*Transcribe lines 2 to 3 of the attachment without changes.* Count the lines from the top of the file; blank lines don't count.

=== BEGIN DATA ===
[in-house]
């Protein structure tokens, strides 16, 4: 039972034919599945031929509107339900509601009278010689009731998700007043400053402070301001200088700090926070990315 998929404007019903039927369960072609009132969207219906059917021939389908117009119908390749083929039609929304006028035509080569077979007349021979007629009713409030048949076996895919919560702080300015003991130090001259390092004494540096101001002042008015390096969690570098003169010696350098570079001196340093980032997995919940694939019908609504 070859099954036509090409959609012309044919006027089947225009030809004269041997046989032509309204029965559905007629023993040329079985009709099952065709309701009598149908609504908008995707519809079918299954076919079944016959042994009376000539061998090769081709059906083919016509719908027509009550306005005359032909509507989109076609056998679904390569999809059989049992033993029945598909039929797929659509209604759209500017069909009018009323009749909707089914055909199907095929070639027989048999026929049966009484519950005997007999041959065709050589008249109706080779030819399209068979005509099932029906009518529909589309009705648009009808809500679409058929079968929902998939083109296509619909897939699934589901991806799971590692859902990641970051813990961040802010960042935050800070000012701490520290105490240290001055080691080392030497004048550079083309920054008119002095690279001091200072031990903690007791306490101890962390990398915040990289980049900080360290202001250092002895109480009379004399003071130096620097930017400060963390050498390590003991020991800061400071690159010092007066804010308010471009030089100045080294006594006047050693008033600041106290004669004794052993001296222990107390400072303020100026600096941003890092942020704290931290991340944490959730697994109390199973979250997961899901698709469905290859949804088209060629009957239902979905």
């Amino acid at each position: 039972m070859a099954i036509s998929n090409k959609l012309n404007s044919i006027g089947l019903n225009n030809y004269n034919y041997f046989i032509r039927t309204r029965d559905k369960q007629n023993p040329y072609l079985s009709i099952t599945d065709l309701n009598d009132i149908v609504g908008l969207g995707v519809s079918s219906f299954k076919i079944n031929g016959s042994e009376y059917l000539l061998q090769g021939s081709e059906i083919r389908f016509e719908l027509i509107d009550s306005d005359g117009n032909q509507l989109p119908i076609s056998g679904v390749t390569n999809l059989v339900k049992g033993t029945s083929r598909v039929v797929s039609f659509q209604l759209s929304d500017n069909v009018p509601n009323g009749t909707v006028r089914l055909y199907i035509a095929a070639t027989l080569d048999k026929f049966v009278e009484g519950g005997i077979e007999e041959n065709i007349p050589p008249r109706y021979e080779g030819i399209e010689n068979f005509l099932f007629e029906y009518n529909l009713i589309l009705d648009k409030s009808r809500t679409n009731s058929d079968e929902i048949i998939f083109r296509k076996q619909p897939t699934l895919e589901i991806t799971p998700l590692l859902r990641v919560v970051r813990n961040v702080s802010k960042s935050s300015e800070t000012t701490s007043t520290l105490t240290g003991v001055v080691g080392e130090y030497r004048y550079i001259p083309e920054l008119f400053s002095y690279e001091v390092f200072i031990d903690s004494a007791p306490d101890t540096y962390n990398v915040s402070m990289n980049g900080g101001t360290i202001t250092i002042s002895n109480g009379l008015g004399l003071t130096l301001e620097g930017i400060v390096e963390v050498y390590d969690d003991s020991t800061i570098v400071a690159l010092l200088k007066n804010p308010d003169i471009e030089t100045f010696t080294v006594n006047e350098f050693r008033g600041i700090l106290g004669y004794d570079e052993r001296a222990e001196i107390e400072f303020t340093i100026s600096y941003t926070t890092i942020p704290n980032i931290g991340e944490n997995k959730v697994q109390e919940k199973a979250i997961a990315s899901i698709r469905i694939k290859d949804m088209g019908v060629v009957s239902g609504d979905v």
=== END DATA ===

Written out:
């Protein structure tokens, strides 16, 4: 039972034919599945031929509107339900509601009278010689009731998700007043400053402070301001200088700090926070990315 998929404007019903039927369960072609009132969207219906059917021939389908117009119908390749083929039609929304006028035509080569077979007349021979007629009713409030048949076996895919919560702080300015003991130090001259390092004494540096101001002042008015390096969690570098003169010696350098570079001196340093980032997995919940694939019908609504 070859099954036509090409959609012309044919006027089947225009030809004269041997046989032509309204029965559905007629023993040329079985009709099952065709309701009598149908609504908008995707519809079918299954076919079944016959042994009376000539061998090769081709059906083919016509719908027509009550306005005359032909509507989109076609056998679904390569999809059989049992033993029945598909039929797929659509209604759209500017069909009018009323009749909707089914055909199907095929070639027989048999026929049966009484519950005997007999041959065709050589008249109706080779030819399209068979005509099932029906009518529909589309009705648009009808809500679409058929079968929902998939083109296509619909897939699934589901991806799971590692859902990641970051813990961040802010960042935050800070000012701490520290105490240290001055080691080392030497004048550079083309920054008119002095690279001091200072031990903690007791306490101890962390990398915040990289980049900080360290202001250092002895109480009379004399003071130096620097930017400060963390050498390590003991020991800061400071690159010092007066804010308010471009030089100045080294006594006047050693008033600041106290004669004794052993001296222990107390400072303020100026600096941003890092942020704290931290991340944490959730697994109390199973979250997961899901698709469905290859949804088209060629009957239902979905």
């Amino acid at each position: 039972m070859a099954i036509s998929n090409k959609l012309n404007s044919i006027g089947l019903n225009n030809y004269n034919y041997f046989i032509r039927t309204r029965d559905k369960q007629n023993p040329y072609l079985s009709i099952t599945d065709l309701n009598d009132i149908v609504g908008l969207g995707v519809s079918s219906f299954k076919i079944n031929g016959s042994e009376y059917l000539l061998q090769g021939s081709e059906i083919r389908f016509e719908l027509i509107d009550s306005d005359g117009n032909q509507l989109p119908i076609s056998g679904v390749t390569n999809l059989v339900k049992g033993t029945s083929r598909v039929v797929s039609f659509q209604l759209s929304d500017n069909v009018p509601n009323g009749t909707v006028r089914l055909y199907i035509a095929a070639t027989l080569d048999k026929f049966v009278e009484g519950g005997i077979e007999e041959n065709i007349p050589p008249r109706y021979e080779g030819i399209e010689n068979f005509l099932f007629e029906y009518n529909l009713i589309l009705d648009k409030s009808r809500t679409n009731s058929d079968e929902i048949i998939f083109r296509k076996q619909p897939t699934l895919e589901i991806t799971p998700l590692l859902r990641v919560v970051r813990n961040v702080s802010k960042s935050s300015e800070t000012t701490s007043t520290l105490t240290g003991v001055v080691g080392e130090y030497r004048y550079i001259p083309e920054l008119f400053s002095y690279e001091v390092f200072i031990d903690s004494a007791p306490d101890t540096y962390n990398v915040s402070m990289n980049g900080g101001t360290i202001t250092i002042s002895n109480g009379l008015g004399l003071t130096l301001e620097g930017i400060v390096e963390v050498y390590d969690d003991s020991t800061i570098v400071a690159l010092l200088k007066n804010p308010d003169i471009e030089t100045f010696t080294v006594n006047e350098f050693r008033g600041i700090l106290g004669y004794d570079e052993r001296a222990e001196i107390e400072f303020t340093i100026s600096y941003t926070t890092i942020p704290n980032i931290g991340e944490n997995k959730v697994q109390e919940k199973a979250i997961a990315s899901i698709r469905i694939k290859d949804m088209g019908v060629v009957s239902g609504d979905v």